that makes absolutely no sense, theres no way there'd be that many bio luminescent organisms on the moon, every millimeter of the moon would have to be covered by organisms and it still probably wouldn't be bright enough to be visible from the earth

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illmunati

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Re: Sunlight
« Reply #16 on: December 03, 2012, 05:13:18 PM »
i said the same thing but apparently it's possible

Re: Sunlight
« Reply #17 on: December 03, 2012, 05:53:53 PM »
i can see it being possible, i mean, if there were bioluminescent organisms on the moon, we may not know the strength of the chemical in them if we have never studied them

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illmunati

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Re: Sunlight
« Reply #18 on: December 03, 2012, 05:55:56 PM »
no, there is no way that the moon could be lit up by bioluminescent organisms, we wouldn't be able to see the contour of the moon if there were, and there is not enough atmosphere on the moon for an organism to survive on it

Re: Sunlight
« Reply #19 on: December 03, 2012, 05:59:15 PM »
no, there is no way that the moon could be lit up by bioluminescent organisms, we wouldn't be able to see the contour of the moon if there were, and there is not enough atmosphere on the moon for an organism to survive on it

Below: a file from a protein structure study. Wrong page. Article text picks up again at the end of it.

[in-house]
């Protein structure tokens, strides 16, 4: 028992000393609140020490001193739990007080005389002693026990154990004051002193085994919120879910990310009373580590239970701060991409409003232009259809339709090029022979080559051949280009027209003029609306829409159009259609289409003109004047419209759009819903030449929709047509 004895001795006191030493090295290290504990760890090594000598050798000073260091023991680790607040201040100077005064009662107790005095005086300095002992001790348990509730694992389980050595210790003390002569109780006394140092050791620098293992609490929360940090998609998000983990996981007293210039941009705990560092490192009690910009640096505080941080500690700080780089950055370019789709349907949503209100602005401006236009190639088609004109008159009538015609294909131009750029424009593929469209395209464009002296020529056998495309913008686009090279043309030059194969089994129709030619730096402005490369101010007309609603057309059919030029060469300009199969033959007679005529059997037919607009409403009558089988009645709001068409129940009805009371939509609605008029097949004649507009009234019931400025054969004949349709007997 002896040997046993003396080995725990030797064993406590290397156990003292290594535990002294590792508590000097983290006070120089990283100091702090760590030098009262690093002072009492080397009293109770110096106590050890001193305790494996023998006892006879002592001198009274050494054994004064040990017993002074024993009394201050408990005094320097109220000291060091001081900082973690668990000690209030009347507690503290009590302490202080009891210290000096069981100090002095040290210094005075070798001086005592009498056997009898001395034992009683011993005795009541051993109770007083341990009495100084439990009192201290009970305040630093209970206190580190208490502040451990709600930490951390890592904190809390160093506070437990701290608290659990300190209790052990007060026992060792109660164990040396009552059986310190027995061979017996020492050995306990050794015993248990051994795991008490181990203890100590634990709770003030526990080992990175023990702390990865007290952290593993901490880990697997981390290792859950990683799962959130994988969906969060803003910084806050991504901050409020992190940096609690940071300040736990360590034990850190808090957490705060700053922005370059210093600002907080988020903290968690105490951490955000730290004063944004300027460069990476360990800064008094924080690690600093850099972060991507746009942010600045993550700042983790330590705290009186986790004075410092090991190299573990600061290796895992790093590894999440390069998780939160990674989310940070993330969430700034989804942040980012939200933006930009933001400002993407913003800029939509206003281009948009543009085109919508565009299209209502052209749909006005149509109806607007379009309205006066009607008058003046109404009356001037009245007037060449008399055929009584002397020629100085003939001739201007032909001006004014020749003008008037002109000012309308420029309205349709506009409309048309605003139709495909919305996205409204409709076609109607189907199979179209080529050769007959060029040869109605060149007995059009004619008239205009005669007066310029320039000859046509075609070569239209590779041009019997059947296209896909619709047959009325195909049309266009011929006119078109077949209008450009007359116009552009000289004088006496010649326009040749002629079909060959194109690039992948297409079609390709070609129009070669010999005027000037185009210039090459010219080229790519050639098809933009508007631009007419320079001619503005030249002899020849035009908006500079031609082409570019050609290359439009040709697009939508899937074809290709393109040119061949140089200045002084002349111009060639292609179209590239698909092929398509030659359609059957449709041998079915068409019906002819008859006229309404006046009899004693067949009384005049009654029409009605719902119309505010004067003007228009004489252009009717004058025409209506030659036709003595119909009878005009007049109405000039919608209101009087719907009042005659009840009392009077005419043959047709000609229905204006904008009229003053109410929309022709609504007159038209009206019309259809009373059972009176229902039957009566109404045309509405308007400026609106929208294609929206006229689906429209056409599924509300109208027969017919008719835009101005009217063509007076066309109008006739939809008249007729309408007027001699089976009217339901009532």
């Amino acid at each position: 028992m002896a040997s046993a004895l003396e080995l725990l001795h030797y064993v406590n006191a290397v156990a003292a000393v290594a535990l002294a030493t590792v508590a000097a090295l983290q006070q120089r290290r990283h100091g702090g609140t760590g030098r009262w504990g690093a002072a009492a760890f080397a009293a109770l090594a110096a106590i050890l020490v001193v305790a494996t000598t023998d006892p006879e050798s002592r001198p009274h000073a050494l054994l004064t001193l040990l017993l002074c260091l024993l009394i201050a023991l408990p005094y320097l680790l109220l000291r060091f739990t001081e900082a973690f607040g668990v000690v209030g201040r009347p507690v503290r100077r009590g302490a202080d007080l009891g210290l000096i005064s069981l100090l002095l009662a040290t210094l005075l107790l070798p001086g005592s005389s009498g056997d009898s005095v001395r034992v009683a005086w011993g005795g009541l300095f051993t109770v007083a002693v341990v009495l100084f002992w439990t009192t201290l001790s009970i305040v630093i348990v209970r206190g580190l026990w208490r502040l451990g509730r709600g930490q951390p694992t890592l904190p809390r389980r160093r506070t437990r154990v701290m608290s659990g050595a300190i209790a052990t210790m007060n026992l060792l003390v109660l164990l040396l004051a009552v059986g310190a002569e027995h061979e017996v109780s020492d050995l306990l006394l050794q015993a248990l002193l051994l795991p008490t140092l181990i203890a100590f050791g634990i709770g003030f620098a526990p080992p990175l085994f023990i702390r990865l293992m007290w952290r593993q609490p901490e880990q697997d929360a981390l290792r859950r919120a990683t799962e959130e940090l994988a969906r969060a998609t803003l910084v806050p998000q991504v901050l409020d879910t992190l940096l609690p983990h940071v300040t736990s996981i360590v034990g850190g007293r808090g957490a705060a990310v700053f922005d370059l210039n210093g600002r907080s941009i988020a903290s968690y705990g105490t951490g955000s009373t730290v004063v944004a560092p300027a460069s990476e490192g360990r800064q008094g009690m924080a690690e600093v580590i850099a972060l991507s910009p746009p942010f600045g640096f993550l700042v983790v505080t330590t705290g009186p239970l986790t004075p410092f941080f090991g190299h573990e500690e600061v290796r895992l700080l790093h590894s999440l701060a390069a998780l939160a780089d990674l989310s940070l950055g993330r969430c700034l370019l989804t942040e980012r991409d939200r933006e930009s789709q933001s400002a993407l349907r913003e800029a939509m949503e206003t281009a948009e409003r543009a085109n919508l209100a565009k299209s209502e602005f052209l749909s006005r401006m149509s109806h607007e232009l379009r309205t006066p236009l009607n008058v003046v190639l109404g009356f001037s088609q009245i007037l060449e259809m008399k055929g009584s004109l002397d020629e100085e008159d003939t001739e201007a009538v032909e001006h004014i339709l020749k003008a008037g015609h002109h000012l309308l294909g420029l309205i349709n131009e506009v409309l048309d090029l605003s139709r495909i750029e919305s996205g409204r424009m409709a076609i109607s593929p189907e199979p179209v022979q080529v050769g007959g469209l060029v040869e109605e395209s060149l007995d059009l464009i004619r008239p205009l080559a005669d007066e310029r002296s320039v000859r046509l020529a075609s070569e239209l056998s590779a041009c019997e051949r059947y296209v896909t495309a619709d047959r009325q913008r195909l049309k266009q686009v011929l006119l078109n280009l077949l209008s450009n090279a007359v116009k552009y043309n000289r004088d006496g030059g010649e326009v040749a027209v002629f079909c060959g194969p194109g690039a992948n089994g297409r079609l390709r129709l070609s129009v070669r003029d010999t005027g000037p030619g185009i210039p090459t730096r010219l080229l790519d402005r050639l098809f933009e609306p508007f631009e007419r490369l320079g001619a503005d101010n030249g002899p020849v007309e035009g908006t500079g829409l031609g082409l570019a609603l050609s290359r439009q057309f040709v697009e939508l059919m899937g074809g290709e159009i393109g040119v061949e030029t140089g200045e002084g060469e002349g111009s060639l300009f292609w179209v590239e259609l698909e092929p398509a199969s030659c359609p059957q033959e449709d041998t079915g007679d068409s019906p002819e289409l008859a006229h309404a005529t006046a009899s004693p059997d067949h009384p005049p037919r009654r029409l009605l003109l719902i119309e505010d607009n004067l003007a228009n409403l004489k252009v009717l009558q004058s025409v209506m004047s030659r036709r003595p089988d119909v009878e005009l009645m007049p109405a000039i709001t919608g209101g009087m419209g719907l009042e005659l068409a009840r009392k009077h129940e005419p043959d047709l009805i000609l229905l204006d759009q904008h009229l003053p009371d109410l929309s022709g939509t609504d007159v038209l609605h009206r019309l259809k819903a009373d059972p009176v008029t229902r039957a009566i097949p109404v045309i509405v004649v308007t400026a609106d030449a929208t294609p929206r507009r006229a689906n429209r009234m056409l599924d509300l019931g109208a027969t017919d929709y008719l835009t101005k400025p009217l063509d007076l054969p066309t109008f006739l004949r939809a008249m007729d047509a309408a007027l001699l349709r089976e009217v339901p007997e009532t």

you don't know that, these organisms ( if they exist) may not need a large amount of oxygen to survive.  and you would be able to see the contour because of the different heights of the organisms on the moon if they are there

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illmunati

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Re: Sunlight
« Reply #20 on: December 03, 2012, 06:00:47 PM »
true, they may not need much oxygen but there wouldn't be enough oxygen on the moon to sustain the trillions of organisms that would cover every millimeter of the moon's surface

Re: Sunlight
« Reply #21 on: December 03, 2012, 06:36:02 PM »
you would still be able to see the contour of the moon though

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burt

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Re: Sunlight
« Reply #22 on: December 03, 2012, 06:48:40 PM »